Update, 6.10pm: Emergency services have removed a flash flooding warning for Warrnambool.
But a thunderstorm warning remains in place for south-west Victoria.
The Warrnambool SES unit received 91 calls for assistance, while Hamilton had 21 and Portland 16 as of 5.45pm Saturday. The call outs were mostly for flooding and water entering buildings through ceilings.
SES south-west duty officer Bess Krause said flood waters in Warrnambool began to subside at 4.30pm.
"Looking at the radar we are in for some more rain, but the warning has been downgraded at this point in time," Ms Krause said.
The Port Fairy, Camperdown and Hamilton SES units assisted Warnrmabool during the weather event, while Heywood assisted Portland.
Update, 5pm: Warrnambool restaurant owner Bud Knackstedt spent the afternoon mopping up water that had entered his premises.
Water about an inch deep flowed into the Siamese Restaurant on Lava Street, leaving he and staff to squeegee and mop the venue before service tonight.
Mr Knackstedt said the water came from the flooded street underneath the restaurant door, after drainage at the heritage building was unable to cope with the intense downpour.
"We just had to try to stop the water as much as we can, and then clean up afterwards," he said.
Mr Knackstedt said there was no damage immediately visible and the venue would open tonight.
"We will see what kind of damage we have long term," he said.
He said the venue experienced similar flooding about six years ago
Update, 4.50pm: Precautionary flood gates along Russells Creek will protect against the potential for riverine flooding.
Warrnambool City Council said it would install the gates on Saturday afternoon "as a precaution" and pedestrians should avoid the Russells Creek footpath.
Water was across Queens, Whites and Botanic roads, the council said.
Update, 4.10pm: The Bureau of Meteorology says rain in Warrnambool on Saturday has met its threshold for one-in-50-year intensity.
BoM forecaster Christie Johnson said 30 millimetres of rain fell in about 12 minutes.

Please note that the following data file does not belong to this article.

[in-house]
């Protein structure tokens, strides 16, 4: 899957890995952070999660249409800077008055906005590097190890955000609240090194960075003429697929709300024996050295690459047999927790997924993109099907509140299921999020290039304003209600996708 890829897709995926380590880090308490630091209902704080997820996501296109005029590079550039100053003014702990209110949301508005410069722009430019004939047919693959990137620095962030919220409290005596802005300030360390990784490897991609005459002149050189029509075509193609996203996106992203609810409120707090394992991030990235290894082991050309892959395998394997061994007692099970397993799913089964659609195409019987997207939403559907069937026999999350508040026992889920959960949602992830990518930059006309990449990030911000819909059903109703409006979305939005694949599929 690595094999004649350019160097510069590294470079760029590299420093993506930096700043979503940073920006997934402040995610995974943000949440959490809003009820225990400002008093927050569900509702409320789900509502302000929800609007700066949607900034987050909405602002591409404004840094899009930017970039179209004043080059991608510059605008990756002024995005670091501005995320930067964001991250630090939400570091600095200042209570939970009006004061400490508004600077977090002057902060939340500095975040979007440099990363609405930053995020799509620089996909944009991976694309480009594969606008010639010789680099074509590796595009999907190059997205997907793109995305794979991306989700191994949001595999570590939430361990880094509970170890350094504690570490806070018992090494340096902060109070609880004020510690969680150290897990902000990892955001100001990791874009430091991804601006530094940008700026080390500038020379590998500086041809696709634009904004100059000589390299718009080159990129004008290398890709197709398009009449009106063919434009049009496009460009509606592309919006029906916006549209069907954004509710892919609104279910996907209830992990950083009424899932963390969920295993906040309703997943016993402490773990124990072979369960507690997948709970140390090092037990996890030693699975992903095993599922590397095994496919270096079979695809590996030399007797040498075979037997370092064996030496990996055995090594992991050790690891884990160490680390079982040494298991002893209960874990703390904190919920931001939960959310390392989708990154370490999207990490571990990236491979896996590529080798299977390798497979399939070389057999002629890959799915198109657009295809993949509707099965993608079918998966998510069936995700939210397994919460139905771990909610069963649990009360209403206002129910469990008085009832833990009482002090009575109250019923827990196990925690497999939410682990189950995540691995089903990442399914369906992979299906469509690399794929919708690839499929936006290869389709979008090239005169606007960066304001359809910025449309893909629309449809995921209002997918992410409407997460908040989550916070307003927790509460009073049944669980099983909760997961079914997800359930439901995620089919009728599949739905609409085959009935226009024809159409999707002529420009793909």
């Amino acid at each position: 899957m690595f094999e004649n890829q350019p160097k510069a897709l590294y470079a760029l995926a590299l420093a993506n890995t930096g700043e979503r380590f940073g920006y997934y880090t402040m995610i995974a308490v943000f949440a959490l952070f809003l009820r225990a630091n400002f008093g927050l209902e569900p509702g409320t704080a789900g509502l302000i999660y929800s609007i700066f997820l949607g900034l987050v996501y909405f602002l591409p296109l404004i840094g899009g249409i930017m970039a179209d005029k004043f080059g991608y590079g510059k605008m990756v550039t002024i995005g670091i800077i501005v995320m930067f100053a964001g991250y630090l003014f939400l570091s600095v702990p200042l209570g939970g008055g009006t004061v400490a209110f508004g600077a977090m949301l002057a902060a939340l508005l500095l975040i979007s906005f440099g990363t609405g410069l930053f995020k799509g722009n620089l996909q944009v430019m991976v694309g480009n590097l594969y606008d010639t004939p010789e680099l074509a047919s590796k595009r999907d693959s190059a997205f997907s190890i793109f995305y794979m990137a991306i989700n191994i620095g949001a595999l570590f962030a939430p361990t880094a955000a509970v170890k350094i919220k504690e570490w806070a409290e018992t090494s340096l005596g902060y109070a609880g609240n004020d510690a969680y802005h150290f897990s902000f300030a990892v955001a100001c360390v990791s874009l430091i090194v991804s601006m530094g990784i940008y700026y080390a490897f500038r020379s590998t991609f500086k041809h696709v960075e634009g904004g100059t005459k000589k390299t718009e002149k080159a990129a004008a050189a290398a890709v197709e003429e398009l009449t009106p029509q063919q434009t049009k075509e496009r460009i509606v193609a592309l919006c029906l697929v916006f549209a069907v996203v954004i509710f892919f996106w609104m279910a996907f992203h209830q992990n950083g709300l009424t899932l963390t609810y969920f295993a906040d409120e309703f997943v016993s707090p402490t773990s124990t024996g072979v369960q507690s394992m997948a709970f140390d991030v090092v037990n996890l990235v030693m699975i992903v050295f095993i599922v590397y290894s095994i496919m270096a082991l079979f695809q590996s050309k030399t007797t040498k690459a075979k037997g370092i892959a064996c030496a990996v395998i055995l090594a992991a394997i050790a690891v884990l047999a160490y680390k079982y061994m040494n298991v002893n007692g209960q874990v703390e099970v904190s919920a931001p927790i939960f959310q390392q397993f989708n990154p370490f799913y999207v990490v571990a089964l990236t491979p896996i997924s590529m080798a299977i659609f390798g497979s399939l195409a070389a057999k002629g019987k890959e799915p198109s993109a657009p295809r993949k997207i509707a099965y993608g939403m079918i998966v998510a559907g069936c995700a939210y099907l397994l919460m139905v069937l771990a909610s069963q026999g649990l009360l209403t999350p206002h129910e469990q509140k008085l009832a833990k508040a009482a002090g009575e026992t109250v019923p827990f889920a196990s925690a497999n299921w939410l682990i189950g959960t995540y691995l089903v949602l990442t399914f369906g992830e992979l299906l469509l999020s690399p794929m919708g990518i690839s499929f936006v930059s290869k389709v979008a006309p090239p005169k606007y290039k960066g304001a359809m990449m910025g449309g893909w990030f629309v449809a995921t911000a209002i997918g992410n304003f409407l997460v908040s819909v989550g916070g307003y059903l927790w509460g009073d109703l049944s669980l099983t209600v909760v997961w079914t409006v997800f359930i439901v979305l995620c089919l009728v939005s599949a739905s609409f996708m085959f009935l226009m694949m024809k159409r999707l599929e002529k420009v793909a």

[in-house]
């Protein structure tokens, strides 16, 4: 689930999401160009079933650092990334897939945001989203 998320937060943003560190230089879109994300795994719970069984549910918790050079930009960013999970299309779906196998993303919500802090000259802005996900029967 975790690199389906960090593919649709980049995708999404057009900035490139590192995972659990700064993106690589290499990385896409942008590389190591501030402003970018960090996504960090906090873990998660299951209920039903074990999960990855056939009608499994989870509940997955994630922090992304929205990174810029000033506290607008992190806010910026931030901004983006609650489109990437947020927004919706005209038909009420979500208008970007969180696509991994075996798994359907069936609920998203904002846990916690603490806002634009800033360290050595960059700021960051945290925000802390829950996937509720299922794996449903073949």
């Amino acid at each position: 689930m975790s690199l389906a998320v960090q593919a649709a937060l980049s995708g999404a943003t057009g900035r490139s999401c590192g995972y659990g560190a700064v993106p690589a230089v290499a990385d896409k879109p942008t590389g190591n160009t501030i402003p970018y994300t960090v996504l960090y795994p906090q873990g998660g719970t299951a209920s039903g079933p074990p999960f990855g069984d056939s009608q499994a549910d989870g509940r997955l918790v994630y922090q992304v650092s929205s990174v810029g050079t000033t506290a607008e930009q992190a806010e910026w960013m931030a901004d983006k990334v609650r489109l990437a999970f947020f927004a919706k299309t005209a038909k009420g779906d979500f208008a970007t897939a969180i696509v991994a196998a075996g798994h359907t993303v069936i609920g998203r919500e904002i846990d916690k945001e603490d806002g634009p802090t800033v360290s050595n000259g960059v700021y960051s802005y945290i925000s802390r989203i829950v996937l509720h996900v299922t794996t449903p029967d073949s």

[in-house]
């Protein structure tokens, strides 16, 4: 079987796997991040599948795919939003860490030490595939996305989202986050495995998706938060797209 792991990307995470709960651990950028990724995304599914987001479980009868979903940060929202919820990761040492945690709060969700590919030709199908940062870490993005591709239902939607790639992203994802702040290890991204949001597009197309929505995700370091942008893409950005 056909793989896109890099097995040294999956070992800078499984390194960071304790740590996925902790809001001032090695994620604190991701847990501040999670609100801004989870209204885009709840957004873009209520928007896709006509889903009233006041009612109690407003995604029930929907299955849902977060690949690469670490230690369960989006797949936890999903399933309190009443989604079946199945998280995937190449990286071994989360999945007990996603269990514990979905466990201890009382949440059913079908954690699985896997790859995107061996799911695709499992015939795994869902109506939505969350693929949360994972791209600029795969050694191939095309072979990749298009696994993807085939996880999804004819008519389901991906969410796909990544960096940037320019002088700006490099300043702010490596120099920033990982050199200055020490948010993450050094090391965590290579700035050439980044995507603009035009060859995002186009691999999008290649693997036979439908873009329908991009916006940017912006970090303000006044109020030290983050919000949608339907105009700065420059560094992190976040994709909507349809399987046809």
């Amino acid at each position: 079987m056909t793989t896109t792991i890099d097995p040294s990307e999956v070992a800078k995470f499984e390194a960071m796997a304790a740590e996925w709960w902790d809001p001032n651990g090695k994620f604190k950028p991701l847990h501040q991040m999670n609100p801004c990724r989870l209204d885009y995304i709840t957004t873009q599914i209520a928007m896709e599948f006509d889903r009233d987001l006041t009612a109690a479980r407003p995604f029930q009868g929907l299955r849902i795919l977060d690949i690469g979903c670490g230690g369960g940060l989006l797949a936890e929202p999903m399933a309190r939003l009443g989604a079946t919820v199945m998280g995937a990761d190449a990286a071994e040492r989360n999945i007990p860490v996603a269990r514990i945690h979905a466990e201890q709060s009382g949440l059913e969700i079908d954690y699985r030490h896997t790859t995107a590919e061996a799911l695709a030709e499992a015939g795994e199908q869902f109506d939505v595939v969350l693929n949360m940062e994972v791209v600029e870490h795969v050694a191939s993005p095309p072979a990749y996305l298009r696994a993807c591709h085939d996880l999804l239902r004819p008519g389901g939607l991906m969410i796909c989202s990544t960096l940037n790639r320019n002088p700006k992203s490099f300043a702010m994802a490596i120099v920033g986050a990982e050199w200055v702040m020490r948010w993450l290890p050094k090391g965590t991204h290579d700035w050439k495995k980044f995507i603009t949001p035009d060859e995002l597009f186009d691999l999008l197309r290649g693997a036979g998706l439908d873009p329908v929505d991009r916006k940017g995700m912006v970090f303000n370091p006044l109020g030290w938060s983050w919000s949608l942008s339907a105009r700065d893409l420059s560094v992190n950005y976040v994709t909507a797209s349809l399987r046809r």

"That is pretty intense, that meets our threshold for a one-in-50-year rain intensity," Ms Johnson said.
She said the chance of rainfall as intense occurring in Warrnambool every year was just two per cent.
"That means on average it will happen once in 50 years, the threshold is 19.8 millimetres in 10 minutes, or 24.1 millimetres in 15 minutes," Ms Johnson said.
She said 25 millimetres of rain fell in 45 minutes in Port Fairy and Dartmoor had 20 millimetres of rain in 15 minutes.
The rainfall has caused flash flooding.
"Flash flooding is very intense rainfall in a small location and tends to overwhelm whatever drainage system is available and causes temporary flash flooding," Ms Johnson said.
"It can come on very quickly and that's one of the reasons it can be quite dangerous."
Update, 3.40pm: Warrnambool SES units are responding to more than 60 incidents in the city following flash flooding.
Warrnambool SES unit controller Giorgio Palmeri said among the 60 incidents, crews had responded to reports of two people trapped in vehicles in floodwaters on Kepler and Wanstead streets, but no rescue was required.
"We got there after they were out of the vehicles," Mr Palmeri said.
Update, 3.17pm: Emergency services have issued a flash flooding warning for the Warrnambool area after more than 40 millimetres of rain has fallen on the city since 2pm.
The warning advises people to "immediately move indoors, away from floodwater".
"Do not enter floodwater," it says.
If you are inside:
- Stay inside and be aware of changing conditions.
- If floodwater comes inside, move to a higher point such as a kitchen bench or second story.
- Follow your emergency plan, if you have one.
- Contact family members and neighbours to ensure they are aware of the situation, if safe to do so.
If you are outside:
- You should stay away from trees, drains, low lying areas, creeks, canals, culverts and floodwater.
- You should seek shelter indoors, away from floodwater.
If you are driving:
- Do not drive through floodwater.
- Find alternative travel routes if roads or underpasses are flooded.
- Be aware of driving hazards, such as mud, debris, damaged roads and fallen trees.
- If driving conditions are dangerous, safely pull over away from trees, drains, low lying areas and floodwater.
EARLIER: Warrnambool streets have experienced flooding as heavy rain hit the south-west on Saturday afternoon.
North Warrnambool's Breton Street was inundated with water after heavy rainfall.
A resident of the street said the water was getting to a dangerous level and warned people to stay away.
SES south-west duty officer Bess Krause said earlier three houses in Port Fairy and one in Portland had called for assistance with water entering through the residences' ceilings.
"When we get this quantity of rain gutters can overflow and go into houses," Ms Krause said.
The Bureau of Meteorology issued a severe thunderstorm warning on Saturday afternoon, with rainfall, damaging wind, and large hail all possible.
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